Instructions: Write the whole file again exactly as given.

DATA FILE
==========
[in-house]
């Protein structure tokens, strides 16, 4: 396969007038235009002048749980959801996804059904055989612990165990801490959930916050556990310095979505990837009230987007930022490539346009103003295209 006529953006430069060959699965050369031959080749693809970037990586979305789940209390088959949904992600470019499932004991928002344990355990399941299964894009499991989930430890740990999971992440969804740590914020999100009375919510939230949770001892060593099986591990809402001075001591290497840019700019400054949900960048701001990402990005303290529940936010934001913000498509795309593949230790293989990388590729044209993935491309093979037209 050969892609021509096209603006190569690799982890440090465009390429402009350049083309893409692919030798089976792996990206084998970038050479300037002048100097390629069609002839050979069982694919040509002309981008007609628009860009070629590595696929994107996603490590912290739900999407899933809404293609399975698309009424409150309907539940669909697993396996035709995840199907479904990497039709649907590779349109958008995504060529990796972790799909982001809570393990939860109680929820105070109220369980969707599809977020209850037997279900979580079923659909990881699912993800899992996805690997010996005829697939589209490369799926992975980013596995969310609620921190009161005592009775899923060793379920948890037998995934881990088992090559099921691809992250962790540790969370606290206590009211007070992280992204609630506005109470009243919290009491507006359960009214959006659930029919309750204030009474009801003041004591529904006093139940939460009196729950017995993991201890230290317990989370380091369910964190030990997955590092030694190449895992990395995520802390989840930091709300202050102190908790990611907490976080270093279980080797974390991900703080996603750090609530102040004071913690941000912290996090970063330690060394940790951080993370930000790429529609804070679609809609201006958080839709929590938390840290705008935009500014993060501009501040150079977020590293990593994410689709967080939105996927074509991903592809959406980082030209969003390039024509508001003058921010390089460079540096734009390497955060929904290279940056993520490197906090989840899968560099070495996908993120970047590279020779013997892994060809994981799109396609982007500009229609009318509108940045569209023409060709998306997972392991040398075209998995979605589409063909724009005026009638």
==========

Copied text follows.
[in-house]
């Protein structure tokens, strides 16, 4: 396969007038235009002048749980959801996804059904055989612990165990801490959930916050556990310095979505990837009230987007930022490539346009103003295209 006529953006430069060959699965050369031959080749693809970037990586979305789940209390088959949904992600470019499932004991928002344990355990399941299964894009499991989930430890740990999971992440969804740590914020999100009375919510939230949770001892060593099986591990809402001075001591290497840019700019400054949900960048701001990402990005303290529940936010934001913000498509795309593949230790293989990388590729044209993935491309093979037209 050969892609021509096209603006190569690799982890440090465009390429402009350049083309893409692919030798089976792996990206084998970038050479300037002048100097390629069609002839050979069982694919040509002309981008007609628009860009070629590595696929994107996603490590912290739900999407899933809404293609399975698309009424409150309907539940669909697993396996035709995840199907479904990497039709649907590779349109958008995504060529990796972790799909982001809570393990939860109680929820105070109220369980969707599809977020209850037997279900979580079923659909990881699912993800899992996805690997010996005829697939589209490369799926992975980013596995969310609620921190009161005592009775899923060793379920948890037998995934881990088992090559099921691809992250962790540790969370606290206590009211007070992280992204609630506005109470009243919290009491507006359960009214959006659930029919309750204030009474009801003041004591529904006093139940939460009196729950017995993991201890230290317990989370380091369910964190030990997955590092030694190449895992990395995520802390989840930091709300202050102190908790990611907490976080270093279980080797974390991900703080996603750090609530102040004071913690941000912290996090970063330690060394940790951080993370930000790429529609804070679609809609201006958080839709929590938390840290705008935009500014993060501009501040150079977020590293990593994410689709967080939105996927074509991903592809959406980082030209969003390039024509508001003058921010390089460079540096734009390497955060929904290279940056993520490197906090989840899968560099070495996908993120970047590279020779013997892994060809994981799109396609982007500009229609009318509108940045569209023409060709998306997972392991040398075209998995979605589409063909724009005026009638």